Why_Be_Dishonest

nostalgic April 25, 2012 @ 2:23 p.m.

This is a Maintenance Assessment District or a PBID with another name and no state restrictions. What DOES the city get back from all these people? The amount of money that stays inside offices is staggering - the flower baskets are to make you happy spending it. Please, everyone who reads this article needs to keep an eye on the city's latest scheme.

4

downtownrealist April 25, 2012 @ 12:48 p.m.

Just to be clear, the Downtown San Diego Partnership paid LiMandri's $10,000 January invoice with public money, not from private Partnership funds. The Partnership's Clean & Safe program's bank account, which is used to pay all of LiMandri's $10,000 per month consultant contract invoices, is reimbursed monthly for all Clean & Safe program expenses from assessments paid by downtown property owners. (Assessments are supposed to be used for services of direct benefit to the properties that generate those particular funds.)

4

oldcitizen April 25, 2012 @ 1:31 p.m.

It wasn't only $10,000 in January. LiMandri has been paid $10,000 every month since May of 2011 with Public money. His invoices list a few "consulting" tasks each month. A lot of graffitti and trash could be picked up with this money.

4

madhatter April 25, 2012 @ 2:43 p.m.

Well, well well, the benefits that maintenance assessment districts offer are zero, if not look at the rightly dissolved MAD (Hey! where is our money?). People like Li Mandri and many like him exist thanks to are great representatives. So, my advice is, be careful for whom you vote in the coming elections.

4

BlueSouthPark April 25, 2012 @ 2:53 p.m.

The killed Vargas bill, which Li Mandri apparently wrote, was a modified PBID that eliminated the biggest hurdle in the existing state Property & Business Improvement District law, the requirement that 50% of all property owners in a proposed district sign a petition asking to go to a vote on forming a district. Li Mandri and the City Council evidently think the reduced percentage, 30%, will fly in San Diego as an ordinance, because the private business groups that would benefit will rally in support. In 2002, when Li Mandri and Vargas tried to push a similar bill, AB2561, it was vetoed by the governor, who wrote:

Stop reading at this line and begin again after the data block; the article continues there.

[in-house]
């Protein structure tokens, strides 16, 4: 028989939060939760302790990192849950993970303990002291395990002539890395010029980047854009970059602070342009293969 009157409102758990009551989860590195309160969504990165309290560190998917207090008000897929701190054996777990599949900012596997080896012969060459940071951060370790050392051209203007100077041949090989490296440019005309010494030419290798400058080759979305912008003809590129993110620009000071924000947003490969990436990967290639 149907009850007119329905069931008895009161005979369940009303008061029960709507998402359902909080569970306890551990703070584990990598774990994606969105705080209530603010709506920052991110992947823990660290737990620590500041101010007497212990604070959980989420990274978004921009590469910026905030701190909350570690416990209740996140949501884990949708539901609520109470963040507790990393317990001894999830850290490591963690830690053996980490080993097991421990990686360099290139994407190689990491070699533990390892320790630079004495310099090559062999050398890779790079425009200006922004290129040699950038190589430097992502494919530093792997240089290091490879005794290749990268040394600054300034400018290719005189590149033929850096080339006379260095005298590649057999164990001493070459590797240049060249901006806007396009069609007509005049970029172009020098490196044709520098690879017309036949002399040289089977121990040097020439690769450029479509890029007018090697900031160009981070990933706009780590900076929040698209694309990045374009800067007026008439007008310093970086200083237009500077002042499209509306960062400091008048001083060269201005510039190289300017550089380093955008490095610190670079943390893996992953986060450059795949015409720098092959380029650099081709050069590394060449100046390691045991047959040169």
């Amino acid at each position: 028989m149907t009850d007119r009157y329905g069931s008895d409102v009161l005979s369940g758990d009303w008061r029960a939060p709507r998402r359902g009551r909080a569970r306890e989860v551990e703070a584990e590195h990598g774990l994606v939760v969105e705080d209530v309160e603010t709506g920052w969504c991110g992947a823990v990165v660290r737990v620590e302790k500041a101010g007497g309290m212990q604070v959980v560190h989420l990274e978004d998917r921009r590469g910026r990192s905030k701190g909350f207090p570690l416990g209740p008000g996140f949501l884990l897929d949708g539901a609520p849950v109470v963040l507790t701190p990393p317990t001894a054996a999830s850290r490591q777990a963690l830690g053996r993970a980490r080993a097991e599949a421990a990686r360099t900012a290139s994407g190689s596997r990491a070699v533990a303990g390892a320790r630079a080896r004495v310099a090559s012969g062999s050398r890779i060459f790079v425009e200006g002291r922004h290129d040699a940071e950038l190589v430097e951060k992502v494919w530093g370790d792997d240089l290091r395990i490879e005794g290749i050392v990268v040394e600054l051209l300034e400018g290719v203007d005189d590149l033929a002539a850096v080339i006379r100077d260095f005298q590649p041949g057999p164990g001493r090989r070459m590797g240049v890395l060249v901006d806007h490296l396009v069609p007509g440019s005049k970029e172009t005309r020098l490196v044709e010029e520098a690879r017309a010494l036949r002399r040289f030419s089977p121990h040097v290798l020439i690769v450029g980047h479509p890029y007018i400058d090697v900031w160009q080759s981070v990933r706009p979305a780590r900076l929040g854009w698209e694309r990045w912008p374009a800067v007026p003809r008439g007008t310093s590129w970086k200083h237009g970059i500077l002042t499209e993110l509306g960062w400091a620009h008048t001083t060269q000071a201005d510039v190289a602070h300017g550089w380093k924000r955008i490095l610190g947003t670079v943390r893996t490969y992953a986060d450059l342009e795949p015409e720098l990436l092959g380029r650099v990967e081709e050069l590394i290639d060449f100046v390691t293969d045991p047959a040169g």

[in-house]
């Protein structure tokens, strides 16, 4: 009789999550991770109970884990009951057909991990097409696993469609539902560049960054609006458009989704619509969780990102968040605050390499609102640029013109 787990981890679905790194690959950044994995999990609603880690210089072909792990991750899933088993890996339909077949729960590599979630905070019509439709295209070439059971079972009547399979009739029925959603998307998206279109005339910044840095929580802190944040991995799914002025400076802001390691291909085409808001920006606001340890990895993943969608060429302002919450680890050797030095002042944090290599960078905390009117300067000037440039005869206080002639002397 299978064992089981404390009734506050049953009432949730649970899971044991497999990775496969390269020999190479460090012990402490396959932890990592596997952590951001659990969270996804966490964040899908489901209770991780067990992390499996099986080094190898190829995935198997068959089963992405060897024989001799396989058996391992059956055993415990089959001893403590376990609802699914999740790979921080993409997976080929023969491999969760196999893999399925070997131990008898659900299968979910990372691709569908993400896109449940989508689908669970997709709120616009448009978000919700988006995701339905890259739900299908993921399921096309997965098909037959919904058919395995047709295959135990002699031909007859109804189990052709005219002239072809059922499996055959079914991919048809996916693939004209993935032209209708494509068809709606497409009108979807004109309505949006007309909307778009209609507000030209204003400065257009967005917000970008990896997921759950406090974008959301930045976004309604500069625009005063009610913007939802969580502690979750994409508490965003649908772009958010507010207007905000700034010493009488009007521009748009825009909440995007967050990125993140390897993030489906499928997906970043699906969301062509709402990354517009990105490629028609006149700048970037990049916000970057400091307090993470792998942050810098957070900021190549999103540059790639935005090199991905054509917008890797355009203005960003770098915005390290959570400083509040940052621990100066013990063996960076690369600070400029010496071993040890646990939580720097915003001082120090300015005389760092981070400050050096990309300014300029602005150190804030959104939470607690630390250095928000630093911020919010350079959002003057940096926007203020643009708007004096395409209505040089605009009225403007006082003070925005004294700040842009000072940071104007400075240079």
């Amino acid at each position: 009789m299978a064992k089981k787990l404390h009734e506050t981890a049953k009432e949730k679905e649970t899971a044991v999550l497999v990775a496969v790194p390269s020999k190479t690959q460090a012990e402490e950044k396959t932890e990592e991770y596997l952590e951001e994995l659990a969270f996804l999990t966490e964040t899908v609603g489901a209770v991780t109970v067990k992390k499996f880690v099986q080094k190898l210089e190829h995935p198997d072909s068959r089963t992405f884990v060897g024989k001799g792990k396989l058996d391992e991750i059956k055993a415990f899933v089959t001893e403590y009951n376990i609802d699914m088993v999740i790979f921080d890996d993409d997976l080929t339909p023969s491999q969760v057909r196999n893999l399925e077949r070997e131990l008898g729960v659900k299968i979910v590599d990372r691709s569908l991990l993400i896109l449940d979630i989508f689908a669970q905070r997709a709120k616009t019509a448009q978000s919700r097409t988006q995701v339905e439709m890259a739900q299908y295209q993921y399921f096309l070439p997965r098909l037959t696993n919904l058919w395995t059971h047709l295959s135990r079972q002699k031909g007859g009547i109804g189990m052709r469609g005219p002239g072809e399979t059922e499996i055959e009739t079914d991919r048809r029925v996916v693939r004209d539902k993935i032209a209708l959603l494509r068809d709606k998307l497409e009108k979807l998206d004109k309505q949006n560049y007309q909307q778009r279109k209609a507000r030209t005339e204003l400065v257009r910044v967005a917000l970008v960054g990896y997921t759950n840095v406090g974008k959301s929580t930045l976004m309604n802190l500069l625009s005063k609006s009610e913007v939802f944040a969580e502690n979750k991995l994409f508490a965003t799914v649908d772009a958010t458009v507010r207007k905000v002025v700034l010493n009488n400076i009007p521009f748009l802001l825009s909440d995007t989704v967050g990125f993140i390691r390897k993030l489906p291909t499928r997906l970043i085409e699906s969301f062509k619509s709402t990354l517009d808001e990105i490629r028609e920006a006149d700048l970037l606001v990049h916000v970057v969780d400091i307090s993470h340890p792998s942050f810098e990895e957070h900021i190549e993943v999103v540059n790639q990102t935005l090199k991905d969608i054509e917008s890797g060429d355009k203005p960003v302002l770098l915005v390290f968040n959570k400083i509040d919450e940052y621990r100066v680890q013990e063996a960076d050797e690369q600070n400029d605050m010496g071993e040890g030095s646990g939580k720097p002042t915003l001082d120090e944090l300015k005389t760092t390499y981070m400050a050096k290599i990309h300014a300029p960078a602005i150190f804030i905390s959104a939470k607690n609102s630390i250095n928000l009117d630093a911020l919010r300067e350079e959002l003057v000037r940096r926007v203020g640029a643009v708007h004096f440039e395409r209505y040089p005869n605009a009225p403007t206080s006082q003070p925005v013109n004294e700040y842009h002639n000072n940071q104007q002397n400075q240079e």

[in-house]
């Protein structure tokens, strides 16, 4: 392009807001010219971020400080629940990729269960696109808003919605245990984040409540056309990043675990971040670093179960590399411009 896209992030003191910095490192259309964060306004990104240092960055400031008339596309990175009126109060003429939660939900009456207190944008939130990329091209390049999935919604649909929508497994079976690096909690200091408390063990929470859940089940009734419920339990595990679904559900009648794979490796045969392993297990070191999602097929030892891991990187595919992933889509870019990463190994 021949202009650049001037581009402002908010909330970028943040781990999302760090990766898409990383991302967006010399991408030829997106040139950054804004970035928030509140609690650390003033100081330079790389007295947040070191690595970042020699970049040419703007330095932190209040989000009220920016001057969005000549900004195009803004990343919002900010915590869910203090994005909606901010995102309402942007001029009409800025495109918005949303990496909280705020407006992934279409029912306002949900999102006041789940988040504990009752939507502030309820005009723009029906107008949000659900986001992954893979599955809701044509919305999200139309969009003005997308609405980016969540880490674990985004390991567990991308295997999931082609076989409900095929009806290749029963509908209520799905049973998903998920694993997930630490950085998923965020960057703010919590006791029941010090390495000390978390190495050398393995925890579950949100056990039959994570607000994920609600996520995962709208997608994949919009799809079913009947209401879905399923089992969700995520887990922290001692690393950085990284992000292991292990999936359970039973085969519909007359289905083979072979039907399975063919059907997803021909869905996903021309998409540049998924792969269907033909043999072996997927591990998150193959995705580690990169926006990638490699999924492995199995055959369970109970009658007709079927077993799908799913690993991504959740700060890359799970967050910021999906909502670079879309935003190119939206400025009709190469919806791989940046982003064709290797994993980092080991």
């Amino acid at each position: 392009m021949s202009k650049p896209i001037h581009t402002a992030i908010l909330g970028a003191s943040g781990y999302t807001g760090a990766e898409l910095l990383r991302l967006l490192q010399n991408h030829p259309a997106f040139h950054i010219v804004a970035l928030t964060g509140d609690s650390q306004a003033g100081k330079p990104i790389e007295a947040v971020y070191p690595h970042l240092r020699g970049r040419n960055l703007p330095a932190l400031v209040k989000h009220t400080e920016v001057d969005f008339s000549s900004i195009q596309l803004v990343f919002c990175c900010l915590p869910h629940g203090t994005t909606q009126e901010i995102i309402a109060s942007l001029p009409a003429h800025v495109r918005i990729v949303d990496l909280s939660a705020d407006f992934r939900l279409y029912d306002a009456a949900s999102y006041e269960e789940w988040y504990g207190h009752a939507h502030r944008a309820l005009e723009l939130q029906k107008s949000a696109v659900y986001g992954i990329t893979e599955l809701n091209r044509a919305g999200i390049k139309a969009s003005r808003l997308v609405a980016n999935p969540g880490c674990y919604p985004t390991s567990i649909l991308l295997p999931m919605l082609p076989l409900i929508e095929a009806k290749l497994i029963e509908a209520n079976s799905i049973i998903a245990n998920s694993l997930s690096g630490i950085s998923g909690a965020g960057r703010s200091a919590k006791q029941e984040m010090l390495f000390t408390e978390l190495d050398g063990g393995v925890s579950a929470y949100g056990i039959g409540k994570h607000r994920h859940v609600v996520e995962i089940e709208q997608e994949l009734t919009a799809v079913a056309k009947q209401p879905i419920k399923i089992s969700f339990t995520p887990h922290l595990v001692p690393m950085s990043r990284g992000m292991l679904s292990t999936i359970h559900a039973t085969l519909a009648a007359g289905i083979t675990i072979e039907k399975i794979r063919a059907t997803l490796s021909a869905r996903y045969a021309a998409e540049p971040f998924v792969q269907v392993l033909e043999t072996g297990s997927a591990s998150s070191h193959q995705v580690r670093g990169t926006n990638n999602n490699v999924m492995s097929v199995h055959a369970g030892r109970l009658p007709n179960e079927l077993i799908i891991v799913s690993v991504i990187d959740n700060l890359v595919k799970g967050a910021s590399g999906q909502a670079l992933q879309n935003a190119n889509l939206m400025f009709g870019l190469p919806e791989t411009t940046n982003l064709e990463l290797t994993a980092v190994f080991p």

...this bill offers no compelling reason why the assessment period should be extended so significantly, or for why the percentage of property owners signing a petition in support of such a [bill] is reduced from 50% to 30%. I am committed to the principles of smart growth and urban revitalization, but I do not believe that this bill provides the proper balance between these principles and those of fair and just taxation.

Vlad Kogan is exactly right: the types of property assessments that Li Mandri is always involved in creating are terrible. They are terrible because Li Mandri's self-serving fiefdoms do not address financing local needs, but, instead, address only the financing of luxuries and private groups. Li Mandri-style assessment districts finance private business groups (who will be the 30% signing the petitions and asking to be appointed managers), whose members in turn use the money handed over to them by the City for empowerment, personal leverage, and to finance their rent, office supplies, phone and computers, salaries for staff, directors, and managers, parking, lunches, promotions, retreats, and decorative luxury items such as flower baskets, decorator trash cans, and banners, not infrastructure. At least half, if not much more, of all of the assessments, which are public (taxpayer) money, are wasted on overhead. At the same time, the City, as administrator, is also spending money overseeing the business group contractor, more overhead.